Twitter Q2 earnings: will it help the company recover from its recent turmoil?
Twitter has been center stage all year and not because of its performance but the ongoing turmoil and drama with Tesla CEO Elon Musk. This week, all eyes will be on its Q2 earnings after the company smashed expectations in Q1.
When will Twitter report its Q2 earnings?
Twitter Inc. is expected to report earnings on Friday 22 July before the market opens. The report will be for the fiscal Quarter ending in June 2022.
What to expect?
A year-over-year decline in earnings on higher revenues is anticipated when Twitter reports its results for the June quarter. According to Zacks Investment Research, the consensus EPS forecast for the quarter is $-0.06, lower than the previous quarter's 0.77 per share and below the same quarter last year.
However, it must be noted that it’s always not easy to predict earnings for Twitter and in the past four quarters, the reported figure has frequently missed or exceeded the expected number by a wide range.
What to watch?
Twitter hasn't moved from centre stage and not due to its operational performance but the drama show with headline generator Elon Musk.
The most recent update from their month-long dispute over court dates has led to the San Francisco-based social media platform stating they need only four days to prove the world’s richest man must commit to his agreement and pay $54.20 a share. A five-day October trial was ordered by Chancellor Kathaleen McCormick, despite attempts from Musk to delay the trial till next year.
It’s understandable that the discussion point will not only be on how Twitter performed for the second quarter but what the value and outlook is for the business.
Twitter’s Q1 revenue was reported as $1.20 billion, an increase of 16% year on year. The uptrend is forecast to continue in the second quarter but at a slower pace with Q2 revenue expected to be $1.33 billion, up 11.8% from Q2, 2021.
The advertising revenue will be closely watched for Q2 as investors expect a declined demand for advertising thanks to the slowing economy and tightening economic environment.
Subscription and Monetizable daily active usage (mDAU)
Subscription and user information is the crux of the matter between Twitter and Elon Musk with the latter continuously questioning the social media platform and arguing they misled regulators about fake accounts and bots.
Although the revenue generated from subscriptions has decreased 31% in the previous quarter, the average monetizable daily active usage has climbed to a new record of 229 million for Q1, up 15.9% compared to Q1 2021. Moreover, the average international mDAU has shown strong momentum by rising by 18.1%. Overall, the social media platform has demonstrated its strength and capability to monetize its robust traffic from every corner of the globe.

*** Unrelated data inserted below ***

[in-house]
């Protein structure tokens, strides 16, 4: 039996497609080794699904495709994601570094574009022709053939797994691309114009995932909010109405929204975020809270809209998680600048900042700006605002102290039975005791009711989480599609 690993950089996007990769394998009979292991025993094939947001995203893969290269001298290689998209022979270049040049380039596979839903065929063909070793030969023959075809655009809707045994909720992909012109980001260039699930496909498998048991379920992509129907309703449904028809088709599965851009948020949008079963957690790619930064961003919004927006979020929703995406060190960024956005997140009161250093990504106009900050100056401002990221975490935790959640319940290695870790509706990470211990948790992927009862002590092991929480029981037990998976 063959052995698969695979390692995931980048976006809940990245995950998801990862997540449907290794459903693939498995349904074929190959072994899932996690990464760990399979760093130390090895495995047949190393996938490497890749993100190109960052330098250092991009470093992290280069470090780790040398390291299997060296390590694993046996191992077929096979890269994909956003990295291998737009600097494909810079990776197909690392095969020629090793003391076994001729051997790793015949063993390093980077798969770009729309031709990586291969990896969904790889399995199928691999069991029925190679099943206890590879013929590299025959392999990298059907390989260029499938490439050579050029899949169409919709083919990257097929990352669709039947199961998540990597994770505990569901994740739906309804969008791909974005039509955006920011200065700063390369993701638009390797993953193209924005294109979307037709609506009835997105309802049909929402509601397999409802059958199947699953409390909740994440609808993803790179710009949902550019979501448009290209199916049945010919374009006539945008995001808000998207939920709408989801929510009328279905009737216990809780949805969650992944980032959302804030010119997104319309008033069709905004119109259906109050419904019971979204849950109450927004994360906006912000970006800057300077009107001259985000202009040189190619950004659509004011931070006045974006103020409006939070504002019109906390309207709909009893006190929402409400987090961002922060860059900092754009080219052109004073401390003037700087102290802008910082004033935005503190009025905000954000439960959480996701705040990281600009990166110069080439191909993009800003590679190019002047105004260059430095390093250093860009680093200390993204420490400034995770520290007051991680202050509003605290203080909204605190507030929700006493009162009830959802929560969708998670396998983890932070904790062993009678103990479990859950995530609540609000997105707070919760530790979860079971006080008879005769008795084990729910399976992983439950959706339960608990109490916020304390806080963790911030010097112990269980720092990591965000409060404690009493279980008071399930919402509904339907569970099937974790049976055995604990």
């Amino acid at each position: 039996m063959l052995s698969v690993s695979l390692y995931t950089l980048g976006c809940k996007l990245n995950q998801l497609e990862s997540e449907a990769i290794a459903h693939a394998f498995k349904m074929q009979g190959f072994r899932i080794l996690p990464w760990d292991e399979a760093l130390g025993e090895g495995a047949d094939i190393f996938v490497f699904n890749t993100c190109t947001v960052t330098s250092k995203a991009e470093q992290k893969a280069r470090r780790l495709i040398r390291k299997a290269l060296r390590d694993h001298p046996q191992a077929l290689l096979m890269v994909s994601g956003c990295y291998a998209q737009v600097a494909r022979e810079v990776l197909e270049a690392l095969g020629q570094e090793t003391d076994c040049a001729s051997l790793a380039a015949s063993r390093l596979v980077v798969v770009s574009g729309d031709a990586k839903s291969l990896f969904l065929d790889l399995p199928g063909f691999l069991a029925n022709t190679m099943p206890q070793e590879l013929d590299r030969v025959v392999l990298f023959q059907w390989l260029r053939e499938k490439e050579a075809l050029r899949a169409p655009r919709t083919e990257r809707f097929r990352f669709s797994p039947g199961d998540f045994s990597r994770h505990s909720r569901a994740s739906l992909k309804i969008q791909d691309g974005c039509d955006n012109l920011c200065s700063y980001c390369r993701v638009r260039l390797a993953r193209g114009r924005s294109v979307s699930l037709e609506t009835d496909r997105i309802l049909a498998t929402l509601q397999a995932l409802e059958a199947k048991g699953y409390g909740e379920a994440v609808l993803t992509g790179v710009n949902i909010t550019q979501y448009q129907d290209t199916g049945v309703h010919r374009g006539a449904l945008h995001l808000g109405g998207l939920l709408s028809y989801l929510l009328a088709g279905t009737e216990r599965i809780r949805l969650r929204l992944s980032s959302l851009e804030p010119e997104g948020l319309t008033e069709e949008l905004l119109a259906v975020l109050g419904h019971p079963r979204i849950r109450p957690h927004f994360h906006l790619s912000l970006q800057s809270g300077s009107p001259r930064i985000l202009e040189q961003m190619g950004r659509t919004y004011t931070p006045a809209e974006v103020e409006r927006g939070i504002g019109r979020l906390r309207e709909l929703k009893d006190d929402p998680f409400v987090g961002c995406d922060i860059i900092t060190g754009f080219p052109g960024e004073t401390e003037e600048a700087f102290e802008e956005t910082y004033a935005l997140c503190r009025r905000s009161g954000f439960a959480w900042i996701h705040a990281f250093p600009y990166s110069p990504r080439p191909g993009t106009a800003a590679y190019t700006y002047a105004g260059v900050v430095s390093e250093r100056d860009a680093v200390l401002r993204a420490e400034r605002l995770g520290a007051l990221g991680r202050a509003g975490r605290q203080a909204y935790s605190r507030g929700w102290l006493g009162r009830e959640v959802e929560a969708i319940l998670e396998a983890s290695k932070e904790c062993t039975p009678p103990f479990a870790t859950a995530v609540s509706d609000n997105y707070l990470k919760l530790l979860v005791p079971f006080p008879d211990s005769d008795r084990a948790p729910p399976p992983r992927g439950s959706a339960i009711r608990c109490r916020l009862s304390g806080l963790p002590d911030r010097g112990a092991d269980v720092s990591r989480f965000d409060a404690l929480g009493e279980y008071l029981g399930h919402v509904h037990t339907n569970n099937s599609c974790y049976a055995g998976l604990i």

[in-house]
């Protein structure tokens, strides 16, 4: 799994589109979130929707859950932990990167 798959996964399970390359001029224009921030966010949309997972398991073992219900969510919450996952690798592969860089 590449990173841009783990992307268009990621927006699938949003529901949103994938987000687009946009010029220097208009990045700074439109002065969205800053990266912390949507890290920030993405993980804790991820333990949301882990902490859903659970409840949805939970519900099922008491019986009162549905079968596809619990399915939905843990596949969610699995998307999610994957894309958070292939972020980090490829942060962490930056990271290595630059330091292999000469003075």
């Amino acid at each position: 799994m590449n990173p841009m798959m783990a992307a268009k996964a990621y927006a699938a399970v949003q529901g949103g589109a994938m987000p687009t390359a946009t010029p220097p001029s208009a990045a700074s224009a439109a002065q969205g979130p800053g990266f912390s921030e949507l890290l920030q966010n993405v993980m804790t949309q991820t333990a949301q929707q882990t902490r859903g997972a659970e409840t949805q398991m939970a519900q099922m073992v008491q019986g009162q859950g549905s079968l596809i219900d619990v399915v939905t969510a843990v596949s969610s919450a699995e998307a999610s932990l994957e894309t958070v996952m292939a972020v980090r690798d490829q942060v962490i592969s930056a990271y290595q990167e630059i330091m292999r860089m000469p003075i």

Cost and expenses
Twitter is no exception to the challenges facing companies when it comes to rising costs and as a high-growth technology company, the pressure is expected to be even more severe.
During the first quarter, Twitter reported an increase of 35% year-on-year for its costs and expense, totalling 1.33 billion. The soaring expense has dragged its operating margin into the red territory at -11%. While during the second quarter, the new 40-year high consumer price level is expected to exacerbate the issue even further.
Twitter's stock slumped from above $50 a share when the deal was announced to as low as $32.55 in July when Elon Musk announced his decision to terminate his $44 billion deal.cAt the time of writing, Twitter still wants Elon Musk to complete the deal at the agreed price of $54.20 a share, even though its share price has not been able to match that price point.
In the scenario that Twitter holds the upper hand in litigation and forces the billionaire to settle the dispute with a negotiated number, the potential will still be encouraging for Tesla's shareholders given that the gap between Musk's agreed price per share and Twitter's current price is substantial.
On the flip side, the months-long dispute around Twitter's fake user data has already marked a permanent scar on the platform's credibility, which will undoubtedly damage the company's value in the long run.
From a technical point of view, the share price has climbed from its bottom, following the ascending trend line since early July and it looks like Twitter is on track to shrug off the recent haze and regain the $40 threshold. Before that happens, the price needs to conquer the 100-day moving average level. The RSI is also moving in the direction of supporting a near-term bull view, however, if the Q2 earnings turn out to be a disappointment, we might see the price pull back to the $37 level as imminent support.
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